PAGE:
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Westray, Tuquoy, Cross Kirk

Burial Ground (Medieval) - (Post Medieval), Church (Medieval), Rune Inscribed Stone (Norse)

Site Name Westray, Tuquoy, Cross Kirk

Classification Burial Ground (Medieval) - (Post Medieval), Church (Medieval), Rune Inscribed Stone (Norse)

Alternative Name(s) Westside Church, Holy Cross Chapel; Crosskirk

Canmore ID 2810

Site Number HY44SE 1

NGR HY 45509 43154

Datum OSGB36 - NGR


Ordnance Survey licence number AC0000807262. All rights reserved.
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Administrative Areas

  • Council Orkney Islands
  • Parish Westray
  • Former Region Orkney Islands Area
  • Former District Orkney
  • Former County Orkney

Archaeology Notes

HY44SE 1 4550 4315.

Rune-inscribed stone found during recent archaeological excavations.

Information from RCAHMS (I Fisher), 30 November 2000


Antiquarian Observation (1846 - 1870)

Plans and drawings by Sir Henry Dryden in folio titled 'Churches in Orkney and Shetland', dated 1846, 1851-2, 1855, 1863, 1866 and 1870 in the Society of Antiquaries of Scotland Collection.

Field Visit (June 1983)

Cross Kirk HY 4550 4315 HY44SE 1

The ruins of this building, one of the most refined of Orkney's medieval churches, comprise an original chancel and short nave which was subsequently lengthened. The chancel, internally 2.78m long by about 2.1 m wide, was barrel-vaulted, and is notable for the inclined jambs of the chancel-arch. The nave averaging 4.1 m wide, is assigned an original length of 5.56m by RCAMS, and is thus presented by differential paving in the guardianship layout. After extension the internal length was 14.17m; the extension is usually assigned to the thirteenth century but the moulding of the existing south doorway appears to be of 16th- or 17th-century date. Whereas the later work has been reduced to its foundation courses1 the original building stands some 2.5m high, which can be compared with MacGibbon and Ross's stagement that 'when certain people within living memory were pulling it down, an old inhabitant begged them not to 'pull down the Danes' work', alluding to the chancel and eastern part of the nave'. This church is unquestionably to be associated with the adjacent high-status late Norse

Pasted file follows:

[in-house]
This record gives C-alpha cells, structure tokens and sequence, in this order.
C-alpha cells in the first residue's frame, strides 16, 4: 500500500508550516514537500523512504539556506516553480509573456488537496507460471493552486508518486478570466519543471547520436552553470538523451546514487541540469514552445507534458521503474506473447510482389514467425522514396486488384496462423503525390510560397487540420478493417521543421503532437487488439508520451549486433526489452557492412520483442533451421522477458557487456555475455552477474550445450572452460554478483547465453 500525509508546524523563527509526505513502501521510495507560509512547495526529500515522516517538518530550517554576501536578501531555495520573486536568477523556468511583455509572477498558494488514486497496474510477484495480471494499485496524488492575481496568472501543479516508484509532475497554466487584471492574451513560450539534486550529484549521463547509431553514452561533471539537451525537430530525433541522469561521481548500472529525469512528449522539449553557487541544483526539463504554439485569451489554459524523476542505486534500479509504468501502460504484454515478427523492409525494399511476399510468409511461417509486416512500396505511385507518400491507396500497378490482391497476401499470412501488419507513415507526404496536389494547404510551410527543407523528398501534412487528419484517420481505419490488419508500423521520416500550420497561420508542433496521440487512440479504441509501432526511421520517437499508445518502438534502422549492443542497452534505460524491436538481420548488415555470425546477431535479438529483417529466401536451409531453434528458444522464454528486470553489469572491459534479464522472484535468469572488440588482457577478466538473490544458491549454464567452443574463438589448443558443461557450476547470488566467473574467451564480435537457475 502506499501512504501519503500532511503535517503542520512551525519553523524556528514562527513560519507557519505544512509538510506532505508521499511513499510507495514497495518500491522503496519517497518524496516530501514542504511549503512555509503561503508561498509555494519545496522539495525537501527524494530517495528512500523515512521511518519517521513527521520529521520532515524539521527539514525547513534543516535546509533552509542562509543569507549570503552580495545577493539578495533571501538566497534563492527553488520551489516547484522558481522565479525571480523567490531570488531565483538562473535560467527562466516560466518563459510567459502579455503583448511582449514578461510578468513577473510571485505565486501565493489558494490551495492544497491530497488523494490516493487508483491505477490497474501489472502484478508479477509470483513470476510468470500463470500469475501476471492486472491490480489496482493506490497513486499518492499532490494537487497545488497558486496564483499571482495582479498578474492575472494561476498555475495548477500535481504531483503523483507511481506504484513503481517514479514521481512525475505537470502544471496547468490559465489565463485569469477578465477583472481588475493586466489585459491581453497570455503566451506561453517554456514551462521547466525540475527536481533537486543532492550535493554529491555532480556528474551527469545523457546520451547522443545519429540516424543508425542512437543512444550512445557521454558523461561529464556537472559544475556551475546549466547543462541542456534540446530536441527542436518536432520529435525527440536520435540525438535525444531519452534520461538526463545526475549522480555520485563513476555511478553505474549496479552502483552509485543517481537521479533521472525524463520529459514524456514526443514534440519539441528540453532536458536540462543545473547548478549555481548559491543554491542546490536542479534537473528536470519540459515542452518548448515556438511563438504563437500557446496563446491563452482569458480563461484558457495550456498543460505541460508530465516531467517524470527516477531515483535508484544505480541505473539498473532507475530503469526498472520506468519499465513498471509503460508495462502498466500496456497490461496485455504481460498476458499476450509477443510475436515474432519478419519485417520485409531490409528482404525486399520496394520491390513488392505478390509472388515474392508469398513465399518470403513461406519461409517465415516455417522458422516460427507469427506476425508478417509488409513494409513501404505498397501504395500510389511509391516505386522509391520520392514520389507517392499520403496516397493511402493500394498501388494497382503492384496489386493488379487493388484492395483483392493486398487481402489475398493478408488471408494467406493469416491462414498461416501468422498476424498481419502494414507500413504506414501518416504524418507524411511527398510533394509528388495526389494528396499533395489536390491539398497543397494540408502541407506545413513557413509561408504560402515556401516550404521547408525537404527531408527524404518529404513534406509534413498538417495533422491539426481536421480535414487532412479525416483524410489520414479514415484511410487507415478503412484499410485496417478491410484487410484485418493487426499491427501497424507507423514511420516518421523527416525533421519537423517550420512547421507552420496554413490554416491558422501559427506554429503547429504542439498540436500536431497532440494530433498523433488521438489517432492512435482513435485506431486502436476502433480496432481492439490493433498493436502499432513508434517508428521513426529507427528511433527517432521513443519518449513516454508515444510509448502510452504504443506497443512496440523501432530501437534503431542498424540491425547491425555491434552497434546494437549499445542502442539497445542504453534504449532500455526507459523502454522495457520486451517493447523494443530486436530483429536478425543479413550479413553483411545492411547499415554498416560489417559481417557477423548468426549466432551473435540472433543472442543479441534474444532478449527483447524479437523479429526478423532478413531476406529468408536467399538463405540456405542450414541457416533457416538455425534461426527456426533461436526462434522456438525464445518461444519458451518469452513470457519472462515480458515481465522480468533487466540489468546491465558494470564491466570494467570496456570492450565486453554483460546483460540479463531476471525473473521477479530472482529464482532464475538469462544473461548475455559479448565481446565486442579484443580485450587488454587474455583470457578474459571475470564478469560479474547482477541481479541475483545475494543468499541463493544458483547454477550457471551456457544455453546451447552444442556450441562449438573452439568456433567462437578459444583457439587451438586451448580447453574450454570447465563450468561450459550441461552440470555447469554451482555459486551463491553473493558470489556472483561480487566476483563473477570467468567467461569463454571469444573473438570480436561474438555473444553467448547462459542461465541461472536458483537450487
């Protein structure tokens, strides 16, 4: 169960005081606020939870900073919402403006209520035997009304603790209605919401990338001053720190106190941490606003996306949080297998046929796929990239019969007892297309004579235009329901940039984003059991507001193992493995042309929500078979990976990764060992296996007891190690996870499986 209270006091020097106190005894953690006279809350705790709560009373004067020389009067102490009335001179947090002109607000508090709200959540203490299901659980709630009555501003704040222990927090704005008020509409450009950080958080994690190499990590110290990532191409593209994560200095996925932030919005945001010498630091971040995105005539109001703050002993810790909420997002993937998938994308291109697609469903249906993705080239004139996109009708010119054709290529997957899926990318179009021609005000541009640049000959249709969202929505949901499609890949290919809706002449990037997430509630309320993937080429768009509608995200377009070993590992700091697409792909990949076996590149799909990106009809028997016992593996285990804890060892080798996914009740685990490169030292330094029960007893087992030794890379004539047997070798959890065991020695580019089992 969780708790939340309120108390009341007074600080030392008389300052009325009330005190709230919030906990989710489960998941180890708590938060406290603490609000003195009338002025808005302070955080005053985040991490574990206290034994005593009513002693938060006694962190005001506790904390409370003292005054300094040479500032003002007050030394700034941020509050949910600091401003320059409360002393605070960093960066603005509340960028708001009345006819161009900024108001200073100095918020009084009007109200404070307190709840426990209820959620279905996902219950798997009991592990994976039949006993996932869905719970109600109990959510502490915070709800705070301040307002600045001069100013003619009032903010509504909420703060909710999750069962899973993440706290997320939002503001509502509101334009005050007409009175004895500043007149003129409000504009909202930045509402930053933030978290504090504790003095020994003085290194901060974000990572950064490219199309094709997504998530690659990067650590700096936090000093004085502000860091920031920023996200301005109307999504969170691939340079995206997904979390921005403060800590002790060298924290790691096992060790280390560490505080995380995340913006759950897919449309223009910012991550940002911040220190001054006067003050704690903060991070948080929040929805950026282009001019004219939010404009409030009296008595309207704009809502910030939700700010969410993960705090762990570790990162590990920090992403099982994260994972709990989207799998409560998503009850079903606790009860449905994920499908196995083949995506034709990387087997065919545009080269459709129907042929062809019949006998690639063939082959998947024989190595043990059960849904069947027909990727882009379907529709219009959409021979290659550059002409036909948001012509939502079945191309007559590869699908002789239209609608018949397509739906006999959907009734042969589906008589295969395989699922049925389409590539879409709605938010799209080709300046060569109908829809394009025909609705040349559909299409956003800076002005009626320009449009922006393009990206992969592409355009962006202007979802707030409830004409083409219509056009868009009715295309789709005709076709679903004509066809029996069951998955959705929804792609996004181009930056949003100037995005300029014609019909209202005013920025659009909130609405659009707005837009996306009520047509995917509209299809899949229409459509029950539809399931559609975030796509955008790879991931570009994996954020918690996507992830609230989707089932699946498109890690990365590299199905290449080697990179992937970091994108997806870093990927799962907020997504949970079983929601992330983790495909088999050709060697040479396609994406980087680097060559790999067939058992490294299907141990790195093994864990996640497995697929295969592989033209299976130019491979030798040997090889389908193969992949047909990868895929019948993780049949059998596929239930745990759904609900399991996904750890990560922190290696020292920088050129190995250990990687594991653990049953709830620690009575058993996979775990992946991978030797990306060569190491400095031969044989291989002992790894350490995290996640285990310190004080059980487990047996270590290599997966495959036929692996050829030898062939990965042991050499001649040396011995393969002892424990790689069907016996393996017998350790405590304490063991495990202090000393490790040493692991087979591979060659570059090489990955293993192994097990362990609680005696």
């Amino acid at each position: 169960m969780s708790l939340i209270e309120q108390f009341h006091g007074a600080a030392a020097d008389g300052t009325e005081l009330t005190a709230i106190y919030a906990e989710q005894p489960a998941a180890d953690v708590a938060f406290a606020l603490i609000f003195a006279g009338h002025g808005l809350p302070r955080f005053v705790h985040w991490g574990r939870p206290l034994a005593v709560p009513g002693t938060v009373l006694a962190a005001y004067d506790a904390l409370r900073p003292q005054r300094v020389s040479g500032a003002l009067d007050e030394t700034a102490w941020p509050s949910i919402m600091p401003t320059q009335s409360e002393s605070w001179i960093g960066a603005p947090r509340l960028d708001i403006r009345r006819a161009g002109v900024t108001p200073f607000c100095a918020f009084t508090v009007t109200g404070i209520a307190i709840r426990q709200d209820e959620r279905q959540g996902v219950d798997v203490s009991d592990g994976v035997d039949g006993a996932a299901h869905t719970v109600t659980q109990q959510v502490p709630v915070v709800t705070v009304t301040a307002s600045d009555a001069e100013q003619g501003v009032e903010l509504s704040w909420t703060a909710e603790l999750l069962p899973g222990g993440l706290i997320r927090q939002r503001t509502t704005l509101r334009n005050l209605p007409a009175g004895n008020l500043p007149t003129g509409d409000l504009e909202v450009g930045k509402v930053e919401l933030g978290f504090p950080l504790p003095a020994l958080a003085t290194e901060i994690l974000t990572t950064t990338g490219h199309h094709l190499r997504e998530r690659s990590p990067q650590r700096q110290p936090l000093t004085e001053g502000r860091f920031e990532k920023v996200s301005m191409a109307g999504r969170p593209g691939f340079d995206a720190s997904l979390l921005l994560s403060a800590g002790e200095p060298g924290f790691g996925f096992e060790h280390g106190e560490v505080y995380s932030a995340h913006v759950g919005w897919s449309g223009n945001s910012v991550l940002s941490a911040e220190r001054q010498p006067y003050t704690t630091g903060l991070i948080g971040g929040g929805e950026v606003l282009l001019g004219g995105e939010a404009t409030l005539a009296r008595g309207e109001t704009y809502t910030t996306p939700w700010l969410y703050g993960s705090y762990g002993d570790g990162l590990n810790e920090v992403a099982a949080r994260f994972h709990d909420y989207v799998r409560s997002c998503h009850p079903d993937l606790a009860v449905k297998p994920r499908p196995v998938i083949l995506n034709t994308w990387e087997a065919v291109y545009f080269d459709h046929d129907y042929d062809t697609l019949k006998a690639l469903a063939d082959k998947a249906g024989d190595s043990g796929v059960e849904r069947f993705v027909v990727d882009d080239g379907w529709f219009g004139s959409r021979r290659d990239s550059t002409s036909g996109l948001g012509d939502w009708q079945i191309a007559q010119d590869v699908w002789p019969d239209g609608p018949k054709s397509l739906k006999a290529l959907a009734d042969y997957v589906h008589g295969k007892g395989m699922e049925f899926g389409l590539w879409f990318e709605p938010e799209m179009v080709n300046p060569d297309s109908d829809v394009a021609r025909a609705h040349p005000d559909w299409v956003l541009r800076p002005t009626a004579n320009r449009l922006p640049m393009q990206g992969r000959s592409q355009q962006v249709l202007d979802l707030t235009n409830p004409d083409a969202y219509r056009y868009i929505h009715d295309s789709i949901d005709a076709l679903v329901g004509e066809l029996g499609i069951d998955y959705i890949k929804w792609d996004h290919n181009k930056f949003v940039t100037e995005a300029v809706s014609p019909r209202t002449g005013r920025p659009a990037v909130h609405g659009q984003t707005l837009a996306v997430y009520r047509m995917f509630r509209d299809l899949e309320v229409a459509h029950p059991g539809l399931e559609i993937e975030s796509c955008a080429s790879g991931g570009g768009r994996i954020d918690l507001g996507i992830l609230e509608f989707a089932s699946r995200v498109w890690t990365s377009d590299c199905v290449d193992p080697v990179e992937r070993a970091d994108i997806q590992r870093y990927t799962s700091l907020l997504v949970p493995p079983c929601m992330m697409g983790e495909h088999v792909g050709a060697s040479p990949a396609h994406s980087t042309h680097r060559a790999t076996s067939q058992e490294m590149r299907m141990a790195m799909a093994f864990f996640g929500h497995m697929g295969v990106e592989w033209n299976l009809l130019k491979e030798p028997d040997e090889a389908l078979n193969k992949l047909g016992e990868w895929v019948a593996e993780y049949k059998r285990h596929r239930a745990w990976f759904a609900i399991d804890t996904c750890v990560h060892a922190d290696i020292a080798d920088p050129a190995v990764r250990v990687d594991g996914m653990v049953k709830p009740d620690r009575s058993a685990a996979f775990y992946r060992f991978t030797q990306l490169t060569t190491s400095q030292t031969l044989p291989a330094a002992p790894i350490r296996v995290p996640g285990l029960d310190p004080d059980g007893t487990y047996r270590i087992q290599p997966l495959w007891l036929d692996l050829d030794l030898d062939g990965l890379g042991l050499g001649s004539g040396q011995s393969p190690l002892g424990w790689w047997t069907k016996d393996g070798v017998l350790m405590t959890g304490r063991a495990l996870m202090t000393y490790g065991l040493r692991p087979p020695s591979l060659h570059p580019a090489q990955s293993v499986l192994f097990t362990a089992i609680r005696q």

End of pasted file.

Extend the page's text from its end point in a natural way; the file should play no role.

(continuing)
settlement (no. 124). The original work can tentatively be ascribed to Hafliki Thorkelsson, about the middle of the twelfth century or slightly earlier.

RCAHMS 1983, visited June 1983.

(Sir Henry Dryden, drawings 1870, in NMRS; MacGibbon and Ross 1896-7, vol 1, 124-6; Craven 1901, 172-3; RCAHMS 1946, ii, pp. 344-5, No. 1032; Marwick 1952b, 53-4; Ritchie and Ritchie 1978, 73; Lamb 1981; OR 892).

Publication Account (1996)

Originally this church consisted of a small rectangular nave with a barrel-vaulted chancel at the east end, but subsequently the nave was extended westwards, more than doubling its capacity. About 70m to the west, coastal erosion has revealed and excavation has confirmed the existence of an extensive late Norse settlement, and the church may well have served this estate.

Information from ‘Exploring Scotland’s Heritage: Orkney’, (1996).

Field Visit (1998)

This 12th C chapel lies close to a Norse site of high status (HY44SE 5) and has been tentatively ascribed to Hafliki Thorkelsson. It originally had a barrel-vaulted chancel, measuring 2.87m long by 2.1m, but is now roofless. The original rounded arch doorway and one lancet window survive. The nave was originally 4.1m wide by 5.56m long but was later lengthened to 14.17m by removing the west wall. A rounded arch, supported on slightly inclined jambs, separates the nave from the chancel. These changes are usually ascribed to the 13th C, although the moulding which surrounds the later doorway are considered to be of 16th-17th C date and may be contemporary with the use of the chapel as a parish church. It is surrounded by a small graveyard. The site, which is in guardianship, is protected by a sea wall and has been consolidated for public access.

Moore and Wilson, 1998

Coastal Zone Assessment Survey

Photographic Survey

Photographs of Westside Church, Westray, taken by Historic Scotland


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